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Antonia Del Carmen

Update on Antonia Del Carmen

Antonia’s a micro businesswoman in her community and her main source of income is selling tortillas at wholesale and retail; she does this at home.

Antonia’s customers are grocery stores and factory employees in the city. She’s been in this occupation for 14 years and was able to build her house thanks to this business.

Antonia is asking for another loan since her previous one was of great help to her because she repaired the stove she had that consumed much wood. Now, she wants to buy corn and firewood because they are difficult to get in winter at a good price. She dreams with having a semi-industrial tortilla shop and to be able to increase her sales and profits to be able to retire a bit from the fire’s smoke that damages her health.

Danlí, Honduras – September, 2013
View original language description ↓
La señora Antonia es una micro empresaria de su comunidad y su fuente principal de ingresos es la venta de tortillas al por mayor y al detalle, esto lo hace desde su casa de habitación.
Doña Antonia cuenta con la clientela como ser pulperías y empleados de diferentes fabricas de la ciudad tiene de dedicarse a esta actividad desde hace 14 años y con dicho negocio pudo construir su de su casa.
Doña Antonia está solicitando otro préstamo ya que el anterior fue de mucha ayuda porque realizo las mejoras en el fogón que tenia porque le consumía mucha leña, ahora ella quiere comprar maíz y leña porque en el invierno es difícil conseguirlo a buen precio, ella sueña con tener una tortillera semi industrial y poder incrementar sus ventas y así sus ganancias para poder retirarse un poco del humo de fuego ya que le hace daño a su salud.

Danlí, Honduras – Septiembre 2013

Previous Loan Details

Antonia has been making and selling tortillas from her home for 11 years. Her main customers are her neighbours. Antonia is well known among her neighbours for her kindness, her honesty and her gift of service. She has taken several loans with Prisma and has been punctual. She now wants to in... More from Antonia Del Carmen's previous loan »

Additional Information

Prisma Honduras, S.A.

This loan is administered by Prisma Honduras. Prisma is one of Kiva's first field partners in Central America and has funded over 2,500 entrepreneurs through Kiva since 2008. Prisma funds smaller than average loans for micro-entrepreneurs to help them grow businesses in urban and rural areas. To improve living conditions in Honduras, the organization strives to empower women who lack access to traditional financial services, and promotes solar panels to deliver clean, affordable electricity to rural areas. Through its four branches in southern and central Honduras, Prisma provides access to financial products to some of the poorest and most isolated communities in the country.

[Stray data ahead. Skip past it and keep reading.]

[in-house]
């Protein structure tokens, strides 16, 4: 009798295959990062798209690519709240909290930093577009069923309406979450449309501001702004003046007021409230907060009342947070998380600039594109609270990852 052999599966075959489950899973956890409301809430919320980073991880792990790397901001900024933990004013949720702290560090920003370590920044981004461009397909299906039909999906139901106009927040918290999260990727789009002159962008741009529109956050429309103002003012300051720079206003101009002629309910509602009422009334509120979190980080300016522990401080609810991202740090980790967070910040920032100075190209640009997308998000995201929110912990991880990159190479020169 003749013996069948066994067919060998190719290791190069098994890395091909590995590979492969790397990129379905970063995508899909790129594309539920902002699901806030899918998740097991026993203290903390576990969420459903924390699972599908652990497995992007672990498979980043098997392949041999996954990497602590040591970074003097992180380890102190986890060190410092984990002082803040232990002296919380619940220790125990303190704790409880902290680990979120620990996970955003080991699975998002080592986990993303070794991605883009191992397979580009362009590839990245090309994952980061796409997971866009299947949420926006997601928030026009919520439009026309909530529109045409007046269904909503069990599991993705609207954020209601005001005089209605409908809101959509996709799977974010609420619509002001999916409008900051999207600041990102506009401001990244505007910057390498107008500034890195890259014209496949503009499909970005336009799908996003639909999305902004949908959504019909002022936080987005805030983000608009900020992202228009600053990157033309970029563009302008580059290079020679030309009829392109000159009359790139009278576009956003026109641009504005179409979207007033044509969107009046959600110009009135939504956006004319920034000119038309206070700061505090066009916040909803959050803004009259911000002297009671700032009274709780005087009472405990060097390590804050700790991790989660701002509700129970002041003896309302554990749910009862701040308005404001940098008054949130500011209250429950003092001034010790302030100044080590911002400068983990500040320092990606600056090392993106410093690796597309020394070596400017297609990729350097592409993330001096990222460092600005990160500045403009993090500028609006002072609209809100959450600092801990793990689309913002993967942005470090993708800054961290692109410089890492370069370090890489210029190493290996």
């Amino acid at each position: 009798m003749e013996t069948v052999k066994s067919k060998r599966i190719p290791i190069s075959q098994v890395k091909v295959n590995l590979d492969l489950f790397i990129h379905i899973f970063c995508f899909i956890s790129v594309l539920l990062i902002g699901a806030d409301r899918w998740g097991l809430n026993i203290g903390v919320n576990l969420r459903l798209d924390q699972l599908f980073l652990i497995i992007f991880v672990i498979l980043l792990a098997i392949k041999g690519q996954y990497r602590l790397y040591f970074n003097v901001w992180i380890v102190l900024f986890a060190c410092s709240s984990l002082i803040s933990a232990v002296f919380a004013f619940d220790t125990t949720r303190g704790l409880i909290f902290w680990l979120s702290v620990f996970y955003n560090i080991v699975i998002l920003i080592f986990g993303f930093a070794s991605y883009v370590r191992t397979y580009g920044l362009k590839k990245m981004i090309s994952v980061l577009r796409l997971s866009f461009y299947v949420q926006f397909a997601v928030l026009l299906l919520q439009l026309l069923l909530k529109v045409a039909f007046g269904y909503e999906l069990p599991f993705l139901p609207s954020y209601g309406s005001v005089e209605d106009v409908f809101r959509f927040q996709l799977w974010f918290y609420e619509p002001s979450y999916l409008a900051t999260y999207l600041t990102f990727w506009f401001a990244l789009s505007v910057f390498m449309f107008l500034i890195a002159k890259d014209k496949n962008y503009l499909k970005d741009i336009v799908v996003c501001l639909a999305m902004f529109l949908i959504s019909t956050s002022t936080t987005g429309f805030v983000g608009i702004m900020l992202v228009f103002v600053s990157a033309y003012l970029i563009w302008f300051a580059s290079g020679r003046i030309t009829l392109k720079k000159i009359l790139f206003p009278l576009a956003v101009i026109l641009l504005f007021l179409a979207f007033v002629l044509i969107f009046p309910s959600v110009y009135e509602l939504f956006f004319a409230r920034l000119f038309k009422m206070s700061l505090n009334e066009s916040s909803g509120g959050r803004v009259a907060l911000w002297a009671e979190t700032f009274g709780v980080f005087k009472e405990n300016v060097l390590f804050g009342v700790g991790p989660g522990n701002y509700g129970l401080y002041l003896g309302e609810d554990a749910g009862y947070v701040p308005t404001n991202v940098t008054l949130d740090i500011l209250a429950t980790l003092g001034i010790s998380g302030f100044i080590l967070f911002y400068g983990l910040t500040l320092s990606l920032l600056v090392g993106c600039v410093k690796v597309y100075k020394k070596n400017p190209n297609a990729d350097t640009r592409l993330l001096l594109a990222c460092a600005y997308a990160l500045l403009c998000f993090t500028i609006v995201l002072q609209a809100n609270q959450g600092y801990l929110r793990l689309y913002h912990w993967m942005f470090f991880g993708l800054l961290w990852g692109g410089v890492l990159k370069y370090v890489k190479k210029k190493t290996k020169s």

Concurrent and Successive Loans

Our Field Partners often work with borrowers over a series of loans as the borrowers build credit, take out bigger loans, and expand their businesses. In order to make it easier for our Field Partners to post loans for borrowers who have been listed on Kiva before, we allow them to post successive and concurrent loans for their Kiva borrowers. This means that our Field Partners are able to post a borrower's second, third, etc., loan on Kiva without having to re-enter all of the borrower's information.

This borrower has been listed on Kiva before, so you'll see an updated loan description, as well as excerpts of the original descriptions from earlier loans. Most borrowers take out loans consecutively, meaning that they receive a second loan after having repaid the first. However, sometimes our Field Partners give out concurrent loans, allowing borrowers to take out one primary loan and a secondary "add-on" loan along with it. These "add-on" loans are typically smaller than the borrower's primary loan and serve a different purpose. Because Field Partners can now post loans as successive and concurrent loans, you will be able to track borrower progress over time and see the various ways a borrower is working with our Field Partners through funds from Kiva’s lenders.

About Honduras

  • $4,800
    Average annual income
  • 32
    View loans »
    Honduras Loans Fundraising
  • $9,985,325
    Funds lent in using Kiva
  • 20.5
    Honduras Lempiras (HNL) = $1 USD

Success!! The loan was 100% repaid

A loan of $500 helped Antonia Del Carmen to buy corn and firewood.
100% repaid
Repayment Term
14 months (Additional Information)
Repayment Schedule
Sep 12, 2013
Oct 11, 2013
Currency Exchange Loss:
Jun 17, 2014